Hi, I'm Bob. I wrote this song 50 years ago, but I was so much older then, I'm younger than that now.
Bob Dylan didn't actually say these words - he didn't say much at all - at his concert with his band in the Maui Arts & Cultural Center's A&B Amphitheater Saturday night, but the sentiments were definitely there for audience members of a certain age.
Just being in proximity to this music maker for whom the words "living legend" are woefully inadequate made the evening historic. Not quite decipherable (being able to understand the words to the songs might have helped), but historic nonetheless.
Enigmatic could have been Dylan's middle name, from the moment Robert Zimmerman made up the name in the first place. That was a half-century ago. Being the voice of his times, he segued from folk conscience to rock consciousness back in the '60s. Now at 72, in his Renaldo and Clara hat and a brocade band uniform like a gringo mariachi, he's our poet laureate disguised as a roadhouse boogeyman.
"Now" being the key word in that sentence. Dylan has always been in the now - he just gets there ahead of everyone else, leaving the rest of us wondering in the shadow of his Gemini shape-shifting.
His Saturday concert was no exception. On the way in I caught glimpses of friends in the crowd: David Johnston, Sally Sefton, Cynthia Conrad, Katie McMillan, Doug Rice, Christine Andrews.
We want to own our icons. We want to think we're part of their lives the same way they're so essential to ours. Dylan isn't buying it. Never has.
"People are crazy and times are strange," he sang in the opening song. "I'm locked in tight, I'm out of range. I used to care, but things have changed."
Unlike Willie Nelson, with whom he toured minor league baseball stadiums across the heartland a few summers ago, Dylan doesn't do greatest hits. Standards like "She Belongs to Me," "Tangled Up in Blue" or "All Along the Watchtower" get new tunes. His sound mix makes the trademark voice even less comprehensible.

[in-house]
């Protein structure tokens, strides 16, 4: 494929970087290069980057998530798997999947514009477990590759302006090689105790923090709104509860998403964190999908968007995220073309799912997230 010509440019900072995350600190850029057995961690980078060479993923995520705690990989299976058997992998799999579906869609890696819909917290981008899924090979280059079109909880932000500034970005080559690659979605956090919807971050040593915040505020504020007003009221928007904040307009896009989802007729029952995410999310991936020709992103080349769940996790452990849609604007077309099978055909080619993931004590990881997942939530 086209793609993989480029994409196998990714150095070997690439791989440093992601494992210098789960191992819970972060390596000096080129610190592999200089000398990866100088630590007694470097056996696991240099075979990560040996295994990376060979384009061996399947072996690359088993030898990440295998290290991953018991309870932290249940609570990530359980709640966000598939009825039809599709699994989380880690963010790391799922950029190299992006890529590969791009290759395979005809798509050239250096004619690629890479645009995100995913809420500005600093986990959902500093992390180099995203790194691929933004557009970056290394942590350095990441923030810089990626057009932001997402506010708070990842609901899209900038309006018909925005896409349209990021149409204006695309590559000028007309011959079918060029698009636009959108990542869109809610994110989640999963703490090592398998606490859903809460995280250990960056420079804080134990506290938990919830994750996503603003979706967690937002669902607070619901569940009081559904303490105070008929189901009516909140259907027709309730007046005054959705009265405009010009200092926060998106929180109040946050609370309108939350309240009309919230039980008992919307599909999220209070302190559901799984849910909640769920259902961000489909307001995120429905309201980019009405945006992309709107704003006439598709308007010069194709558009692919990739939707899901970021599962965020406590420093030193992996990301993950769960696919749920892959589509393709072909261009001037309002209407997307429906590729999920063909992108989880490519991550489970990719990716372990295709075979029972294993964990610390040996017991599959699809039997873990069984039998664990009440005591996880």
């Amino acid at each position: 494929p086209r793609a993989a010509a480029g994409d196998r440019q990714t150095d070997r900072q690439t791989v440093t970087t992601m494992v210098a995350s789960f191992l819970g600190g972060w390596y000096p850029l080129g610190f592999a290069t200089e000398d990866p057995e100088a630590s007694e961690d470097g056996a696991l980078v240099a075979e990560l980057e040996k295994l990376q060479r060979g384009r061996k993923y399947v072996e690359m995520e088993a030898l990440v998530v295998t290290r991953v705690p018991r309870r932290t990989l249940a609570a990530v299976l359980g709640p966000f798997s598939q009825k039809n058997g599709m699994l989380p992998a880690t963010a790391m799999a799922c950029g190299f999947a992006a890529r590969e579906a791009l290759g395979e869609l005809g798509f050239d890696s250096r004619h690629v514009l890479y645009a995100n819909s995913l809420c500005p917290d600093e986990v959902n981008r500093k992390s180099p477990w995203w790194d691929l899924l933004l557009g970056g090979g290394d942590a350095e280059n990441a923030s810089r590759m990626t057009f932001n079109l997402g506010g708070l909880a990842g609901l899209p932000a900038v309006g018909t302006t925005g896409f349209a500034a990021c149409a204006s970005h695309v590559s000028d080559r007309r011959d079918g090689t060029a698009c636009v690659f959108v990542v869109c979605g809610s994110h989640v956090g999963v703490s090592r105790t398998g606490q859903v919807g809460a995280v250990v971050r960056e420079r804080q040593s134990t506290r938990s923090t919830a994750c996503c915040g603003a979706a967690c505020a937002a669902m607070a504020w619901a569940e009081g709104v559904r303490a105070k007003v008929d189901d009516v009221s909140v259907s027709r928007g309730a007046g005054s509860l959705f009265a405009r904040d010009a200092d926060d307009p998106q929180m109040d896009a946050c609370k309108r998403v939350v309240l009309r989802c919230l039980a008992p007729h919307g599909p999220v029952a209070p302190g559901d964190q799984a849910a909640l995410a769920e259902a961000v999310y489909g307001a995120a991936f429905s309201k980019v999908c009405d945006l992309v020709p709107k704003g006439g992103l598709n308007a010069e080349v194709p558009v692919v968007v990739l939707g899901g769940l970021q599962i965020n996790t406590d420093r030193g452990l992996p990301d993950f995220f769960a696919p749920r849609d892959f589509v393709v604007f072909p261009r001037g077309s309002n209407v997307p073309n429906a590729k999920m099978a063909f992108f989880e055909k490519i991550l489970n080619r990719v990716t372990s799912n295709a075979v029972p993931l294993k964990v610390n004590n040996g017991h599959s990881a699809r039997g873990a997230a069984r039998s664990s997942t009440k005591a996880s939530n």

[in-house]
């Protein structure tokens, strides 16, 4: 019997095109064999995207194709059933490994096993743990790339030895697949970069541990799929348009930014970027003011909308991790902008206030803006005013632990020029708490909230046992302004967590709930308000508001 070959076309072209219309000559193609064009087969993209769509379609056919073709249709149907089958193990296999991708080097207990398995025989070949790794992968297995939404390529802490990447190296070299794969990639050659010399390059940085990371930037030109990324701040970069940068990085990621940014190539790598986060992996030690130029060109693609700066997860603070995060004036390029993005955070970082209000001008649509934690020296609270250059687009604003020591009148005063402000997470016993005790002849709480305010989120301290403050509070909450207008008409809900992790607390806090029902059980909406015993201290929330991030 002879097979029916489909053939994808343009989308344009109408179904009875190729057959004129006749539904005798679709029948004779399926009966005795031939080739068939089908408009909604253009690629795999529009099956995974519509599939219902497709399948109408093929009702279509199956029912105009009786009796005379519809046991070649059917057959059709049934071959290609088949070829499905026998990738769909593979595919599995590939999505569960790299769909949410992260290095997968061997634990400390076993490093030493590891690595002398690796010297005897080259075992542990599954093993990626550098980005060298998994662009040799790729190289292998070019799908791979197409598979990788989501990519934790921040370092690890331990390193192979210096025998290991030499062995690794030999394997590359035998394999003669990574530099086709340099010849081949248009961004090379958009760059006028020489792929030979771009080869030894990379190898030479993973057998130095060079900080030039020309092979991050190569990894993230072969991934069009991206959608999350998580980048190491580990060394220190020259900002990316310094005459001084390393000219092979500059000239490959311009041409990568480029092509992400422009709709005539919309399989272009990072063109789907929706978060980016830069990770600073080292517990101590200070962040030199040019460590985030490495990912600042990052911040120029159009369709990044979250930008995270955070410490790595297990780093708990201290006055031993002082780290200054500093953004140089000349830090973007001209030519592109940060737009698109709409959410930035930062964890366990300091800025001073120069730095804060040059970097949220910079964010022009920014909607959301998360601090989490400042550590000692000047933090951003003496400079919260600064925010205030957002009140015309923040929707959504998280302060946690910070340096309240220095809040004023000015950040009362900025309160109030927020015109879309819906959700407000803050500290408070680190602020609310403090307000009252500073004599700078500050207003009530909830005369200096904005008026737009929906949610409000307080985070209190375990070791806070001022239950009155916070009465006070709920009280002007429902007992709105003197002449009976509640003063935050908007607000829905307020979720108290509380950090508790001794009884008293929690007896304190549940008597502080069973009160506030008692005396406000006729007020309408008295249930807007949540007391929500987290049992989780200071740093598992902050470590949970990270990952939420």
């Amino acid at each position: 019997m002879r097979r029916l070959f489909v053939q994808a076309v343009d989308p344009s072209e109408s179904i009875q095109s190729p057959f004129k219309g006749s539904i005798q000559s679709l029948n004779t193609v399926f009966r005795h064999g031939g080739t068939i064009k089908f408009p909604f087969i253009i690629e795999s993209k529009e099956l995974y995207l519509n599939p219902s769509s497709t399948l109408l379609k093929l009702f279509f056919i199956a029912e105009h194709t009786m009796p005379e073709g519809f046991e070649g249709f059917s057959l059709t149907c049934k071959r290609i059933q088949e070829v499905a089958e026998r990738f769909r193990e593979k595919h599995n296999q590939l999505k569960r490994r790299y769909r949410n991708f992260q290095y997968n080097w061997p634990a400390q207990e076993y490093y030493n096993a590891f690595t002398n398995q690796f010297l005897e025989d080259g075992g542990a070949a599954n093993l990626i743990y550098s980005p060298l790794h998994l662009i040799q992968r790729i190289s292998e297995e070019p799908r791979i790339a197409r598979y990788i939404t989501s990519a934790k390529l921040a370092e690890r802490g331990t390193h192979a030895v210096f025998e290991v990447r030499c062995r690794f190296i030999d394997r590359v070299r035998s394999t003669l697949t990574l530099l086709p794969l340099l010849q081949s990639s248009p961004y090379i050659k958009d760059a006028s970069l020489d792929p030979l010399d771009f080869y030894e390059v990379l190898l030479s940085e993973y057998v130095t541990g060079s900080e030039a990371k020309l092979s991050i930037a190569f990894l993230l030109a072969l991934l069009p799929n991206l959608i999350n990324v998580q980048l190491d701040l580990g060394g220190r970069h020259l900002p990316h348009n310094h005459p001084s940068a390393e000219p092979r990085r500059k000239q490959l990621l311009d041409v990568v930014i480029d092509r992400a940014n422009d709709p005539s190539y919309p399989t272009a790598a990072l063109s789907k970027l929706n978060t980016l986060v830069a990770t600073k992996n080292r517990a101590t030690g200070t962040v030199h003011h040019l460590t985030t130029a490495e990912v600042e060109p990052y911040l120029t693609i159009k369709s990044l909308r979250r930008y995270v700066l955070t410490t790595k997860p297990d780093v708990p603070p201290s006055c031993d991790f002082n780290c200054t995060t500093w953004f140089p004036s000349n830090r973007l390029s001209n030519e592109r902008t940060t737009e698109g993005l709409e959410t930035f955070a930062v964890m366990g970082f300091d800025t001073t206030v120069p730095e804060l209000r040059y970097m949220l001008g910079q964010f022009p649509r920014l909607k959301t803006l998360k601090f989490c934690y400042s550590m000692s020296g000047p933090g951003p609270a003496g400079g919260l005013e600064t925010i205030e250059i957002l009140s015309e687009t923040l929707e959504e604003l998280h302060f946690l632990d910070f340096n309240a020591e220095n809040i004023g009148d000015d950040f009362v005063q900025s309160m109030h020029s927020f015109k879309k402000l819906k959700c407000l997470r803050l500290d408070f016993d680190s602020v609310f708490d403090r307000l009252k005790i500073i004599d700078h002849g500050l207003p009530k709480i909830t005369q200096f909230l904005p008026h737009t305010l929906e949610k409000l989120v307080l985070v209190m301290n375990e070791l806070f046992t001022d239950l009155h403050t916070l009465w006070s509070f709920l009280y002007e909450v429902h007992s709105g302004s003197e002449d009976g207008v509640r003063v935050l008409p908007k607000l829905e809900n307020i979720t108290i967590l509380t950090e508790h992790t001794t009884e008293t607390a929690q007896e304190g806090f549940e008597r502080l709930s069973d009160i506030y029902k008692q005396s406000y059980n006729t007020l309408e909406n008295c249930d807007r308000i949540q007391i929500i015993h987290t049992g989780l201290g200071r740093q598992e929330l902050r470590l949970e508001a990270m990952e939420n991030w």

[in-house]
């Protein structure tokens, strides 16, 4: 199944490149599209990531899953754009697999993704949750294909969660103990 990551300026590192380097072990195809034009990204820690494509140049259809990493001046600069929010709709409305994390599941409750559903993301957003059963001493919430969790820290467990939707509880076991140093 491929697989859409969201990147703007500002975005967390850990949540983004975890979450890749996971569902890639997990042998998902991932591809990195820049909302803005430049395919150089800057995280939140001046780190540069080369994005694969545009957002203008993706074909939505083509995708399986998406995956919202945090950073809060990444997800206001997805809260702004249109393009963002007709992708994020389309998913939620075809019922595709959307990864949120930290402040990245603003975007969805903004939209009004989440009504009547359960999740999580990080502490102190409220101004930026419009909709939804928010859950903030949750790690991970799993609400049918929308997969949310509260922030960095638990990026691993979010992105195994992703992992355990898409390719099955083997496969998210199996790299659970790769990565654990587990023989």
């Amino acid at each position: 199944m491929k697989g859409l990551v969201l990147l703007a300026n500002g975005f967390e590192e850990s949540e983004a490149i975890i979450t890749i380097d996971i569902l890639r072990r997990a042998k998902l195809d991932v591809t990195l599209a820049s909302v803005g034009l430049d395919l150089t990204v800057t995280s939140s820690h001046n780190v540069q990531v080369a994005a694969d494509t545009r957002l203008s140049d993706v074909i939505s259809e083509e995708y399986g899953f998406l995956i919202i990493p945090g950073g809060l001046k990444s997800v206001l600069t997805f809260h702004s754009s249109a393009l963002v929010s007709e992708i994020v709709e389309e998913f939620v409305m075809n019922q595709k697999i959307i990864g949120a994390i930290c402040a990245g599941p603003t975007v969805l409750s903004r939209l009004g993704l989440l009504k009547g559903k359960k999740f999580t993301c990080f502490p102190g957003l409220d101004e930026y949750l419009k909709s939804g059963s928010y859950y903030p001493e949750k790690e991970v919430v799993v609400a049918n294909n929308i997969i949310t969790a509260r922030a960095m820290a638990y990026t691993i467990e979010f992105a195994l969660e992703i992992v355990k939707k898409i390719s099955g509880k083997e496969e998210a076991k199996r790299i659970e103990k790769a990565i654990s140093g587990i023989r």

Even for someone who loves his new albums almost as much as his classics, his lyrics Saturday floated in and out of consciousness in fragments of phrases - "Sometimes the silence can be like the thunder/Sometimes I feel like I'm being plowed under/ Could you ever be true? I think of you/ And I wonder/ I'm sick of love; I wish I'd never met you/I'm sick of love; I'm trying to forget you/ Just don't know what to do/I'd give anything to be with you."
More faces in the crowd: Debbie Turner, Larry Schildmeyer, Eric Gilliom, Maya Rivers, Dan and Wendy Sayles, Colleen Cochlin, Rick and Cindy Knox, Yvonne Biegel, Mike Crall, Jon Woodhouse . . .
You heard the voice, if not the words. Beginning with the name, the entity called Bob Dylan has, more than any other artist of our times, been both product and victim of his own genius and prodigious imaginings. For its raspy edge there's something soothing in the voice. It makes irony strangely comforting. The voice is just another mask that he wears, one on top of the other.
He had played a month of gigs in Japan before the Maui show. His schedule is called the never-ending tour, with almost 200 dates last year. Why? He could be richer than Midas on royalties alone. It reminds you of the legend of delta bluesman Robert Johnson, who supposedly traded his soul to the devil at the crossroads in exchange for his mighty talents - except Dylan is almost three times older than Johnson was when he died at 27.
Now, Dylan's lyrics, which still hold the power to summarize or pulverize a relationship, or puncture his own mystique with a handful of words like arrows, ponder one man's loneliness and mortality with the same laser vision he once focused on wayward America in its totality.
"The Cuckoo is a pretty bird, she warbles as she flies," he sang. "I'm preachin' the Word of God/I'm puttin' out your eyes/I asked Fat Nancy for somethin' to eat, she said, 'Take it off the shelf/As great as you are a man/You'll never be greater than yourself'/ I told her I didn't really care/ High water everywhere."
He concluded the show where he once began, with his mournful harmonica on "Blowin' in the Wind." In the '60s, the song asked how many years would it take . . . now it's more like, how many years has it been?
It's always been about time for him. Even when you don't catch all the words.
* Rick Chatenever, former entertainment and features editor of The Maui News, is a freelance journalist, instructor at UH-Maui College and Emmy-nominated scriptwriter. Contact him at email@example.com or 344-9535.